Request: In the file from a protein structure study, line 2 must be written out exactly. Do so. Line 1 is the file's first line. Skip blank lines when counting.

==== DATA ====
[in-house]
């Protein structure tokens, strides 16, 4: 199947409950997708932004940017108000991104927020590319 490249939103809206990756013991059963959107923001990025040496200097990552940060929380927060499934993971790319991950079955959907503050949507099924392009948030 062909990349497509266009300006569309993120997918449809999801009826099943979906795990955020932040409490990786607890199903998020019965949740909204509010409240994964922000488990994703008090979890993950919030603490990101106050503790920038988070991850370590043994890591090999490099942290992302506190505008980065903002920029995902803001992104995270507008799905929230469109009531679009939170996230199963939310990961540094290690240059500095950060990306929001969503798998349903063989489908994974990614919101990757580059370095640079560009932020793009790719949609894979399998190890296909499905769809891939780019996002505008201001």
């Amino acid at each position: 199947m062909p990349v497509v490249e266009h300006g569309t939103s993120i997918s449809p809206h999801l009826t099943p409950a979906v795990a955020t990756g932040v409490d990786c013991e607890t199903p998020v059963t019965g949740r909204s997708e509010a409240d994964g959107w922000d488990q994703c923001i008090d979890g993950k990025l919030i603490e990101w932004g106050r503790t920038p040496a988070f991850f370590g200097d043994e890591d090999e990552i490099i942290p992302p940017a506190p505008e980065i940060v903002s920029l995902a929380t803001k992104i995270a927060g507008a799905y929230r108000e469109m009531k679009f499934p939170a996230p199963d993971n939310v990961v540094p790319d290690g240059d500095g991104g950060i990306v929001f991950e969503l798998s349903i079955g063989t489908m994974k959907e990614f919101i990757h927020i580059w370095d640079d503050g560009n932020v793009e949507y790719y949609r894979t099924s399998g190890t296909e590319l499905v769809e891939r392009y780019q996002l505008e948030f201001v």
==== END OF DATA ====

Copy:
């Protein structure tokens, strides 16, 4: 199947409950997708932004940017108000991104927020590319 490249939103809206990756013991059963959107923001990025040496200097990552940060929380927060499934993971790319991950079955959907503050949507099924392009948030 062909990349497509266009300006569309993120997918449809999801009826099943979906795990955020932040409490990786607890199903998020019965949740909204509010409240994964922000488990994703008090979890993950919030603490990101106050503790920038988070991850370590043994890591090999490099942290992302506190505008980065903002920029995902803001992104995270507008799905929230469109009531679009939170996230199963939310990961540094290690240059500095950060990306929001969503798998349903063989489908994974990614919101990757580059370095640079560009932020793009790719949609894979399998190890296909499905769809891939780019996002505008201001």